“It was a good thing at least that he had not the audacity to ask for you, my pet,” Mr. Tredgold said.
“For me!” said Stella, with a little shriek of horror, “I should very soon have given him his answer.” And Katherine, too, gave him his answer, but in a dazed and bewildered way. She was not at all in love with him, but it did glance across her mind that to be the first person with some one, to have a house of her own in which she should be supreme, and a man by her side who thought there was nobody like her—— But, then, was it possible that any man should really think that? or that any house could ever have this strange fascination of home which held her fast she could not tell how or why? She acquiesced accordingly in Mr. Stanford’s dismissal. But when she went out to look at the view in her moments of discouragement her mind was apt to return to him, to wonder sometimes what he was doing, where he was, or if he had found some one to be his companion, and of whom he could think that there was nobody like her in the world?
In the meantime, however, on the morning which followed the evening already recorded, Katherine had too much to do in the way of providing for the picnic to have much time to think. Stella had darted into her room half-dressed with a number of notes in her hand to tell her that everybody was coming. “Mrs. Seton brings six including her husband and herself—that makes four fresh new men besides little Seton, whom you can talk to if you like, Kate; and there’s three from the Rectory, and five from the Villa, and old Mildmay and Shanks to do propriety for papa’s sake.”
“I wish you would not speak of them in that way by their names. It does not take much trouble to say Miss Mildmay and Mrs. Shanks.”
“I’ll say the old cats, if you like,” Stella said with a laugh, “that’s shorter still. Do stir up a little, and be quick and let us have a good lunch.”
“How am I to get cold chickens at an hour’s notice?” said Katherine. “You seem to think they are all ready roasted in the poultry yard, and can be put in the hampers straight off. I don’t know what Mrs. Pearson will say.”
“She will only say what she has said a hundred times; but it always comes right all the same,” cried Stella, retreating into her own room to complete her toilette. And this was so true that Kate finished hers also in comparative calm. She was the housekeeper de jure, and interviewed Mrs. Pearson every morning with the profoundest gravity as if everything depended upon her; but at bottom Katherine knew very well that it was Mrs. Pearson who was the housekeeper de facto, and that she, like everyone else, managed somehow that Miss Stella should have her way.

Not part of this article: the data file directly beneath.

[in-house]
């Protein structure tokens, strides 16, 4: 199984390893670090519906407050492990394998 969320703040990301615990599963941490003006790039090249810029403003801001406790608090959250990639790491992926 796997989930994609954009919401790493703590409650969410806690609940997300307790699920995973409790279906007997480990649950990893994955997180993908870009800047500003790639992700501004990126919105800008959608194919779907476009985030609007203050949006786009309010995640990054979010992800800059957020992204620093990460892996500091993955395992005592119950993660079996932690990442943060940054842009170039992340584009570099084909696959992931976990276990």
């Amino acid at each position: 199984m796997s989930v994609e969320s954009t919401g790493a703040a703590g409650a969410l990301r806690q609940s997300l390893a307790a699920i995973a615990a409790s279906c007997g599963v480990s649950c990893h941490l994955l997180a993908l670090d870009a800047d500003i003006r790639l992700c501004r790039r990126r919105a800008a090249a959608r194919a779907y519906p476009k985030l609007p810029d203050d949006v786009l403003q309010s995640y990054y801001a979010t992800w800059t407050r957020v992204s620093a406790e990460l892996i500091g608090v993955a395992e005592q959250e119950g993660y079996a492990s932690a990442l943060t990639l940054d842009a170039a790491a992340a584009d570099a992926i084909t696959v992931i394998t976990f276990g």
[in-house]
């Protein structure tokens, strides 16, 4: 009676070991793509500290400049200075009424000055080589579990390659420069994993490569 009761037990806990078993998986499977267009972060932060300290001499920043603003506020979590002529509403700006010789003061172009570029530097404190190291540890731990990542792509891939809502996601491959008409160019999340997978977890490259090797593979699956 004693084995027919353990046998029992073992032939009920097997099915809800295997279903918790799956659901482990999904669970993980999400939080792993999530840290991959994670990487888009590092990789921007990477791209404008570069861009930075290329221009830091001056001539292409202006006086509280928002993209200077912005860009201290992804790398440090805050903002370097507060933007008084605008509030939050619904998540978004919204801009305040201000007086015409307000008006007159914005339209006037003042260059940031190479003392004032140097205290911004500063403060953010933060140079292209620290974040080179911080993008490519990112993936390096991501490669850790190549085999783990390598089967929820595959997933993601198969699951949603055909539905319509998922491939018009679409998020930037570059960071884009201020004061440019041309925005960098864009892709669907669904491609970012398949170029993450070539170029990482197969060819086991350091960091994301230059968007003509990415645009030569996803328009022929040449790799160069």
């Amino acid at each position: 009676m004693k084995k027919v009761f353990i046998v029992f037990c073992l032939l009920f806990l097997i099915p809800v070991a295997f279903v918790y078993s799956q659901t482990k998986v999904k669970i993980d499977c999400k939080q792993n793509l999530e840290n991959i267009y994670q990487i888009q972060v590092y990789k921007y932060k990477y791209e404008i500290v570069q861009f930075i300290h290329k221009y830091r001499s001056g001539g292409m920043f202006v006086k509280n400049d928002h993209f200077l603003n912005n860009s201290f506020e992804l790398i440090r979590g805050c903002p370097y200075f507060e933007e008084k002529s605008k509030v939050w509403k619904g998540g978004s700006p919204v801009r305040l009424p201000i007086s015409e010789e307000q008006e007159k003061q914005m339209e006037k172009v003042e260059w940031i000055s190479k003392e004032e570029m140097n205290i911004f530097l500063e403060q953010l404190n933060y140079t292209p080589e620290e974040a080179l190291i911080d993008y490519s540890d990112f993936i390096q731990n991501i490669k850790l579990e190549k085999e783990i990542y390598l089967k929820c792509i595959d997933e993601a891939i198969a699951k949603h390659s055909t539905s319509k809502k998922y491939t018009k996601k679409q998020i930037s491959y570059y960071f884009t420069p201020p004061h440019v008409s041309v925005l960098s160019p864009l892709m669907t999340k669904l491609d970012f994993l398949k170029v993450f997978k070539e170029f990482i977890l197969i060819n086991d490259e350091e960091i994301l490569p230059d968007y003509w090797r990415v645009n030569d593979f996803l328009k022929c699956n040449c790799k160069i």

“You know it’s just impossible,” said that authority a few minutes later. “Start at twelve and tell me at nine to provide for nearly twenty people! Where am I to get the chickens, not to speak of ham and cold beef and all the rest? Do ye think the chickens in the yard are roasted already?” cried the indignant housekeeper, using Katherine’s own argument, “and that I have only to set them out in the air to cool?”
“You see I did not know yesterday,” said the young mistress apologetically; “it was a sudden thought of Miss Stella’s last night.”
“She is a one for sudden thoughts!” cried Pearson, half-indignant, half-admiring; and after a little more protestation that it was impossible she began to arrange how it could be done. It was indeed so usual an experience that the protests were stereotyped, so to speak. Everything on the Cliff was sudden—even Katherine had acquired the habit, and preferred an impromptu to any careful preparation of events. “Then if anything is wrong we can say there was so very little time to do it in,” she said with an instinct of recklessness foreign to her nature. But Mrs. Pearson was wise and prudent and knew her business, so that it was very seldom anything went wrong.